Lewis: What is going on?

I’ve tried. I really have. I’ve watched all of the current series of Lewis. There’s much to recommend it – a fine cast, the warm architecture of Oxford, some witty dialogue (at times), and the legacy of Inspector Morse always lurking in the background in a faintly comforting way. There is one problem though, and it’s a big one: the plots are ludicrous!

I know it’s Sunday night drama, and that means nice scenery and a reassuring murder or two, but each episode seems to have an average of four deaths, and every time the action centres on another college. Don’t they have any crime in Oxford that isn’t university related? Imagine the media coverage that would follow the events of any typical week in the life of Lewis, let alone the twenty odd (and I mean odd) murders per series. Yet they seem to operate without any press coverage whatsoever, shrugging off another set of bizarre and disturbing crimes with a cheery pint and a matey quip.

I do quite like Lewis (Kevin Whately), and Sergeant Hathaway (Laurence Fox) is an interesting character whose police gimmick (they always have a gimmick) is that he’s clever, having studied theology at Cambridge. The relationship between the two is affectionate, and one of the strengths of the series. I do wonder, though, how they always manage to solve these crimes completely on their own. In other police dramas, there are teams of detectives working on each case, with technical  support, a geeky computer whizz kid, and a shouty superior officer. None of that in Oxford. You get Lewis and Hathaway, Lewis’ love interest, the pleasant pathologist Dr Hobson (Clare Holman), and the excellent Rebecca Front as Lewis’ boss (they never seem to reveal her rank) but who seems to run the department with the air of a benign head of sixth form – never any shouting, swearing or venturing more than five feet from her office.

Much of Lewis’ detective work seems to revolve around asking suspects whether they committed the crime. Eventually, he wears them down until all is revealed. This normally involves a dark secret from the past (this weeks’s bizarre IRA terrorist turned Oxford Don scenario is a case in point) coupled with someone seeking revenge, betrayed only by the occasional evil look at the denoument (the latest evil look made me laugh out loud).

Why people suddenly seem able to morph from reasonable academic to psychotic serial killer is never really explained. Either that, or I drift off half way through and literally lose the plot.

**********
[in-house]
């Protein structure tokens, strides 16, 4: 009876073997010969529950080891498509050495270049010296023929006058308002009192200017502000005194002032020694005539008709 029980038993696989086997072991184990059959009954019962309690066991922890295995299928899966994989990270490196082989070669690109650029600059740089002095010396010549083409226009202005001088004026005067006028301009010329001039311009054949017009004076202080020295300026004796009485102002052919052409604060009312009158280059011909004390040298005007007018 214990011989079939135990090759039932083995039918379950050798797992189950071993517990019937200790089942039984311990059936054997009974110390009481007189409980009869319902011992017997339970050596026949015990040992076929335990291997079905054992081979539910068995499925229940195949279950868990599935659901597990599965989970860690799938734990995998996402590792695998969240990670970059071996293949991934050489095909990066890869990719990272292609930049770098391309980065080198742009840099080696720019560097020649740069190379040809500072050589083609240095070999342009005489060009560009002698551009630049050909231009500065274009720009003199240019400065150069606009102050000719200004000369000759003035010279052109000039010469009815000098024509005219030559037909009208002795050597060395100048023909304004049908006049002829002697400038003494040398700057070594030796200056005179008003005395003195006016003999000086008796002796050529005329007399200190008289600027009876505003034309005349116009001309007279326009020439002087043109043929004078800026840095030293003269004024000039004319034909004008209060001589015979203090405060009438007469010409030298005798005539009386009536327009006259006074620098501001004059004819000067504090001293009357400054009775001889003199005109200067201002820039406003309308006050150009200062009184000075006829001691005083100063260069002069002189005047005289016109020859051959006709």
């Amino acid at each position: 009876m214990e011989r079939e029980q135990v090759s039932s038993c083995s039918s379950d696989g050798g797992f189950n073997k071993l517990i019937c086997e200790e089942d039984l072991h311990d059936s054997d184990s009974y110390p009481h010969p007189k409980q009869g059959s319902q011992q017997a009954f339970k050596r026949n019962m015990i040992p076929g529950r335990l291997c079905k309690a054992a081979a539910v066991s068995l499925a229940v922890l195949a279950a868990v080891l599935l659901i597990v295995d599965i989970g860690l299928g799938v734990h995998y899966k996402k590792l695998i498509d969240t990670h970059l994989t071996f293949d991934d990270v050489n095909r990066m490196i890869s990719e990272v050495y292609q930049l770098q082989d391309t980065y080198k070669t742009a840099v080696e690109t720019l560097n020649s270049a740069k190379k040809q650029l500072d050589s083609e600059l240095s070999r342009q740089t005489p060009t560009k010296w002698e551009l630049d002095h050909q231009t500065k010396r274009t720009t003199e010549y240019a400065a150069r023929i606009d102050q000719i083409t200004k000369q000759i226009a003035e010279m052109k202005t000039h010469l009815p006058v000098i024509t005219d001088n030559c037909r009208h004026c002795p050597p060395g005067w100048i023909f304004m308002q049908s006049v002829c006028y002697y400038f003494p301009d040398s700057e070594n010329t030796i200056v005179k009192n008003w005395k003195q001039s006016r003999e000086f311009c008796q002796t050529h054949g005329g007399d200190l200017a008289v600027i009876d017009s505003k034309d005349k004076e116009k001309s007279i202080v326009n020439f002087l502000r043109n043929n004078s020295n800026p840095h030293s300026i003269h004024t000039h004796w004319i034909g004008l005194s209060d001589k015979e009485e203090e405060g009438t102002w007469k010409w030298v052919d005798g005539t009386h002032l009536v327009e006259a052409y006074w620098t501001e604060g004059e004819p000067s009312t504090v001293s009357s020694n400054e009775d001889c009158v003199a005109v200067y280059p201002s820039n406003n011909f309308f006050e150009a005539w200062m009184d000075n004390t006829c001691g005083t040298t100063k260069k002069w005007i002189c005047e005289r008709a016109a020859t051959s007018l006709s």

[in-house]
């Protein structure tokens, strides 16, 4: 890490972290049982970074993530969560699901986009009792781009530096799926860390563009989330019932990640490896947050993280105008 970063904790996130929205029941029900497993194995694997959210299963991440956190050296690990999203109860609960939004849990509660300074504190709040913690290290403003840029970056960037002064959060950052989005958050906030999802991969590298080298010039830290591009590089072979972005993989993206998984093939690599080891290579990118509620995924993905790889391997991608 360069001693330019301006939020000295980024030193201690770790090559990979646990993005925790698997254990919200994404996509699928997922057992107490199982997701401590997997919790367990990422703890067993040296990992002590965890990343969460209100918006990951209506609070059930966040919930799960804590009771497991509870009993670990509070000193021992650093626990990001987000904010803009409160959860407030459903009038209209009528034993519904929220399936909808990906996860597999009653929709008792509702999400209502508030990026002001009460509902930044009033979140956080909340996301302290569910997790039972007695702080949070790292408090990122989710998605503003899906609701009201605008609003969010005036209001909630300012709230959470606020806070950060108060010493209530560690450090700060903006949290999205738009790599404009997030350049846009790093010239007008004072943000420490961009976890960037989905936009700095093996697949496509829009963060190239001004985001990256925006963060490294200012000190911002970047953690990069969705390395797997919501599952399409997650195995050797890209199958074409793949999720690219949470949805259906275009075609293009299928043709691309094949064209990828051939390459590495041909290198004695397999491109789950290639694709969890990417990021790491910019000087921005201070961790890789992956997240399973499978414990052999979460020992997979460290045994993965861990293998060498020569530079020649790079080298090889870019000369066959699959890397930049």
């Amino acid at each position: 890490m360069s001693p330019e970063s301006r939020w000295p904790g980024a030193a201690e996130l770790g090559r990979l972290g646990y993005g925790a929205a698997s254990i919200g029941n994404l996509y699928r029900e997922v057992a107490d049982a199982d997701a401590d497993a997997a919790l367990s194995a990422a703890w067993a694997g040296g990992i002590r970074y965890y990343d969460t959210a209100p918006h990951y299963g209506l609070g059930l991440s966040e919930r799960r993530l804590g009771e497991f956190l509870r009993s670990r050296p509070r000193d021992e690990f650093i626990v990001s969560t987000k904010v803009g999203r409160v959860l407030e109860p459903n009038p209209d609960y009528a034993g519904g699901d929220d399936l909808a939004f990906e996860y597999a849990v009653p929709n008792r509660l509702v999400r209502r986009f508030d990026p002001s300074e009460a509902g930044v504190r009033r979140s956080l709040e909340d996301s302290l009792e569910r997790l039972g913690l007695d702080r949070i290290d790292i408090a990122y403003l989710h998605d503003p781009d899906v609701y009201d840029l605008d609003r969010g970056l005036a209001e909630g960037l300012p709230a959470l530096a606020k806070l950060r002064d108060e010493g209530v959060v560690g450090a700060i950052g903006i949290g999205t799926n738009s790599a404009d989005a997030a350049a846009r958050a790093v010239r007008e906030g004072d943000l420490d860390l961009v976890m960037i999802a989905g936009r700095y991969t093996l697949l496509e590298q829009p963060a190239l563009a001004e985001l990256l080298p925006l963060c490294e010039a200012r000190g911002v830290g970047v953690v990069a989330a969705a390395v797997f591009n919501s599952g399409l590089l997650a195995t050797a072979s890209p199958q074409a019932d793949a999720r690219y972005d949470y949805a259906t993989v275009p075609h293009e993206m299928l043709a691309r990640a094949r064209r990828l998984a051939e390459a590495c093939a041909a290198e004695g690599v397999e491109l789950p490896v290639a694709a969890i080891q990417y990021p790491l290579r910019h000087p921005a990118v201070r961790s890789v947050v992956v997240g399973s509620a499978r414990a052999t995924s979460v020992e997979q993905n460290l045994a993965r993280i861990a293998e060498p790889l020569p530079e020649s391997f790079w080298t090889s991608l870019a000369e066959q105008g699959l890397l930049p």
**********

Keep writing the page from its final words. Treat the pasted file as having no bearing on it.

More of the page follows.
Why is it also, in TV dramas, particularly in Lewis, that when the police turn up to interview a suspect, said suspect never, ever stops what they’re doing. This week, Cherie Lunghi as an ex-head of MI5 was fiddling around with a leaf blower. Lewis struggles on trying to enquire where they were on the night of the crime etc, while they carry on regardless, looking increasingly bored before saying;“now if you don’t mind inspector, I really must blow these leaves round a bit/paint my nails/ empty the dishwasher.” If I was being questioned following a colleague’s violent death, I’d bloody pay attention! What is wrong with these people?

So, my suggestions to Lewis for sorting things out are as follows:

  1. Only one murder per episode please, and certainly no more than two. The rule is, that the number of murders per episode is in inverse proportion to the quality and credibility of the programme (need I say “Midsomer Murders”)
  2. Try a plot, just once, that isn’t centered on the university. There must be other life (and death) in Oxford.
  3. Don’t let suspects fiddle around with menial tasks while they’re being questioned. Tell them to pay attention, or drag the buggers down the nick, sharpish.
  4. Get some help. You can’t do it all on your own – there must be a spare detective constable somewhere.
  5. Never flirt with an attractive female academic (I cite as an example, the lovely Lucy Liemann from a couple of weeks ago). No matter how normal and attractive they seem, THEY WILL ALWAYS BE THE MURDERER. At the first hint of a stirring in your loins, arrest them and save us the bother of trying to stay awake for another hour.

Posted by Our Man in the South

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